W.Va. publications discuss engagement, digital changes at workshop

I attended a W.Va. Digital Strategies Workshop hosted by WVUncovered during the last weekend of March. For this workshop, several publications in West Virginia, the Charleston Gazette, Charleston Daily Mail, among other newspapers and magazines around the state.

I got a really good look at the way W.Va. newspapers are currently functioning, which was refreshing as I was the only college journalist in the room representing The Daily Athenaeum. The room was filled with editors who have been in the news business for longer than I’ve been alive, but I realized I was lucky enough to have the leg up on the social media/blogging boom.

This is part of my education right now, and I’ve grown with it and will continue growing with it. As journalists we must adapt to change, but that process can sometimes take too long and media will move on as new principles are established. Therefore, we must keep changing and looking toward the future; we must not settle for what we know, but what we can predict.

Jeff Sonderman, the Digital Media Fellow at The Poynter Institute, presented new business models for newspapers trying to make the transition to being web first, and how money could be made off of new media. But, as a few editors/publishers mentioned at the workshop, sometimes the media is more advanced than the audience is ready for.

Two-Lane Livin’ publisher made a blog post dedicated to what she had learned at the event, but she said:

Unfortunately, we were often frozen in our tracks by the options and possibilities that lay before us, and were likewise learning digital features that were not yet applicable for our region due to limited access — but over time we have come to find ourselves in a position that we may, and hopefully will, be ready for the digital wave that is heading Central West Virginia’s way.

She makes a good point in saying that even though her audience is not quite ready yet, that they anticipate they will be and are attempting to make the changes now.

With all the pushing and learning, whose job is it to stop and think how the audience will react? The answer is simple – us and the audience. What kind of engaging is there? And where is there room to grow? Who is going to listen and respond? We might not have all the answers, but working to get there is key to finding out what is next.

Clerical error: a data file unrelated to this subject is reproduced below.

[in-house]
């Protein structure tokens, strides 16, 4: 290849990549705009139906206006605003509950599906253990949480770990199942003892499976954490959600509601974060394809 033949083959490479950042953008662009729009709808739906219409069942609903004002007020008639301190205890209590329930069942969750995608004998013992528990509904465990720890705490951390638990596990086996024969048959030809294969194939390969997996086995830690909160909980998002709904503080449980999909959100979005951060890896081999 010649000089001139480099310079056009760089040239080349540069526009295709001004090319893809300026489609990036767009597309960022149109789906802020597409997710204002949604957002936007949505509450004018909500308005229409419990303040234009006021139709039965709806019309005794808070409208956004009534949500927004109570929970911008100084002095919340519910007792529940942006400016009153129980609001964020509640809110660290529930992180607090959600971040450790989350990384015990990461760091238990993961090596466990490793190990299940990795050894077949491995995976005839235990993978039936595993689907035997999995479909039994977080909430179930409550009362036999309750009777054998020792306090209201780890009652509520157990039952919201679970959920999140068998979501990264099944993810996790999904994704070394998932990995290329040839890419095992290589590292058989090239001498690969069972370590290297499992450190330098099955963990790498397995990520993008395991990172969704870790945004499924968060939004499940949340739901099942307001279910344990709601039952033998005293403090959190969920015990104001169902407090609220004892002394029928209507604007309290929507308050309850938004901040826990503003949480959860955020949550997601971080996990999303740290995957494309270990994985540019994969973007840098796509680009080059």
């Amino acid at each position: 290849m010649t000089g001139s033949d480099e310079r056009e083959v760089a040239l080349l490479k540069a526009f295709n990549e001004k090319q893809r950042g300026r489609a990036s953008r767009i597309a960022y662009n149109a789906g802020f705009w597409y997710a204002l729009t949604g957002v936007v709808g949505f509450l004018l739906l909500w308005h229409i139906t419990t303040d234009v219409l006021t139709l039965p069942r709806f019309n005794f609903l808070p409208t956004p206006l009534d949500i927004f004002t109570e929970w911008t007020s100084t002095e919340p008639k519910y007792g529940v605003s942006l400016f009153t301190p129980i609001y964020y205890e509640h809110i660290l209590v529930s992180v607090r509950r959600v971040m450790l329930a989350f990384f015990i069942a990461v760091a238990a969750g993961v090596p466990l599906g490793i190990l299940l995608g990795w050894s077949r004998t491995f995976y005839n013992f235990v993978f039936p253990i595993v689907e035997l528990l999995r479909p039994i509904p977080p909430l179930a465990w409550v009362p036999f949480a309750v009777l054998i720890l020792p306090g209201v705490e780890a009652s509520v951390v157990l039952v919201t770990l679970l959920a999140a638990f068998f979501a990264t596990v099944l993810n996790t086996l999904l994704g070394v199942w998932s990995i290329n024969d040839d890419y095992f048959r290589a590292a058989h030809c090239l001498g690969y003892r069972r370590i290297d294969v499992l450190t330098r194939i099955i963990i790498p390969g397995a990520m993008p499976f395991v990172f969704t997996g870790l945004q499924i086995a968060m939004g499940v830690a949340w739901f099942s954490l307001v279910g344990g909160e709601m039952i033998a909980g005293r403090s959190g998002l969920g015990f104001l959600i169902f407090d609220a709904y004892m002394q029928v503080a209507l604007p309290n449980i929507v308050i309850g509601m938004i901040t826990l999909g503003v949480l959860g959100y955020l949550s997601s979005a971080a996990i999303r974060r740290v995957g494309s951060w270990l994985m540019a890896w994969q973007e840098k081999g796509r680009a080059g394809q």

1. This sounds like it was a pretty neat experience. As a journalism student in junior high I got to tour my local newspaper, the Parkersburg News and Sentinel. But that was over six years ago, before social media really started taking off. It’s interesting to see how integrating the web and social media into newspapers is going to benefit them, and how the internal changes are going to take place. I’m sure there are a lot of people out there who haven’t had any experience with social media (my mom struggles with e-mail and text messaging; I can’t imagine her having to navigate through Twitter, Facebook, etc.) So, how are the people who have to get these stories to the audience coping with new methods of spreading the news even within the newspaper business? Did you experience a lot of distaste from the employees who now have to start using social media as new outlets for news?

  2. The digital transition has been difficult for any media-focused business. Everyone is guessing what audiences want out of a new technology, and in many cases audiences don’t know what they want until they get it. Nobody asked for Twitter, but they loved it when it came out. More often than not though, the audiences experience a new product and decide that they don’t want it, and that product dies.

    Interesting note though: I watched a speech by the founder of Twitter (speaking at Google I think). And he actually said that he had the idea for Twitter nearly a decade before he founded Twitter. He developed a way to update his blog through an email from his blackberry, so he went out to a park and told the world that he was hanging out at the park. Nobody cared, so the project sat on the shelf until the industry was ready for it.

    With newspapers, where the core audience might currently prefer print, the digital age will come eventually, and they need to be prepared. The younger generation will eventually be purchasing newspapers or going online to read news, so these papers should be focused on engaging them as early as possible while continuing to cater to their old school print base.

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